Unified commerce: The practical guide
Early evidence suggests that the coronavirus outbreak is causing a surge in online purchases. 23% of US shoppers said that the frequency of their purchases made online had increased. In China, JD.com reported that its online grocery sales grew 215% year over year during a 10-day period between late January and early February. Most of this is out of necessity, with supermarkets and pharmacies that facilitate online ordering noticing the greatest spike, but clothing, books, and electronics stores are also experiencing increased demand. The UK has witnessed shopping sprees on more irregular items such as gym equipment and arts and crafts materials too.
Under normal conditions, online purchases are three times more likely to be returned than those made in-store. If the increase in online sales mentioned above continues, they will equate to a wave of returns, refunds, and chargebacks for businesses. On top of this, the unpredictability of market conditions is putting pressure on supply chains and leading to the cancellation of many services.
To help you navigate this new landscape, here’s how to prevent the need for refunds, manage them when they occur, and strengthen your customer relationships in the process. We know some of these may increase the workload of already busy teams so if there's any way we can assist with advice on payment returns please reach out to us.
One way of lessening the impact of returns on your ecommerce business is to do your utmost to avoid them happening.
This may seem counterintuitive but according to a University of Texas study, the larger the window provided to shoppers to return an item, the less likely they are to return it. Most online retailers have a thirty day returns policy, but only 5% of shoppers would consider returning an item after thirty days. There’s two psychological factors at play here:
There’s a number of reasons why products are returned and services cancelled:
In the current climate, one reason has become more prevalent. Due to supply chain issues, pandemic related regulatory measures, or an inability to access, products and services cannot be fulfilled.
The most common reason however, is that the item did not match its description. This accounts for 64.2% of returns. It’s a common occurrence among online clothing stores, where items are returned because the size was wrong, the color was different, or the texture not the same as hoped. To combat this, ensure you provide as much information about an item as possible, and include hi-res images to give shoppers a real feel for the product. Gap’s DressingRoom goes one step further using augmented reality to enable shoppers to try on virtual outfits. CoolBlue has a similar solution for shoppers browsing for a new TV. Using their app, you can select a TV and with your phone’s camera see how it will look in your sitting room.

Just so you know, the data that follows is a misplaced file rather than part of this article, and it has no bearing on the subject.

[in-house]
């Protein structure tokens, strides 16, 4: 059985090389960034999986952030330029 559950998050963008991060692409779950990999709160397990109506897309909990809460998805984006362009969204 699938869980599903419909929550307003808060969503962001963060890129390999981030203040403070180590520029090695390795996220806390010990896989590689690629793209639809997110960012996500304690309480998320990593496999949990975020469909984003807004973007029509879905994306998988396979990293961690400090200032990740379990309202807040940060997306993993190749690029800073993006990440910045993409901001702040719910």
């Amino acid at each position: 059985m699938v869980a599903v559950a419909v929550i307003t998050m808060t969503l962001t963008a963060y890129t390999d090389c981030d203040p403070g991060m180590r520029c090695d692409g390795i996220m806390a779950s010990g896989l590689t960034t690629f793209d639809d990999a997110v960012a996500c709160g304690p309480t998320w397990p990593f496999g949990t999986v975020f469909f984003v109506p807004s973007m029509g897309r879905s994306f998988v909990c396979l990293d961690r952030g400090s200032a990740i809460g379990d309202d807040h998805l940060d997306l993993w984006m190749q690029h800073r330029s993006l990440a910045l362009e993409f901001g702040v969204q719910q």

Imagine there was a piece of content on your website read by almost every shopper. You’d go to great lengths to ensure it was one of the most convincing, consumer focused, sales driven pieces of content on your site.
Your returns policy is read by 67% of shoppers before making a purchase so why not put as much, or more, effort into it as any other piece of content on your website. Here’s some tips on how to write a great returns policy.
As mentioned above, the more accommodating your policy is the more likely shoppers will make a purchase and the less likely they’ll return it.
Write your returns policy as if it was a letter to a friend, a friend who has no time for jargon or legal terminology and prefers their letters written in plain English. IKEA’s no-nonsense returns policy is a good example. If your friend has a particularly short attention span, consider a five point overview at the start.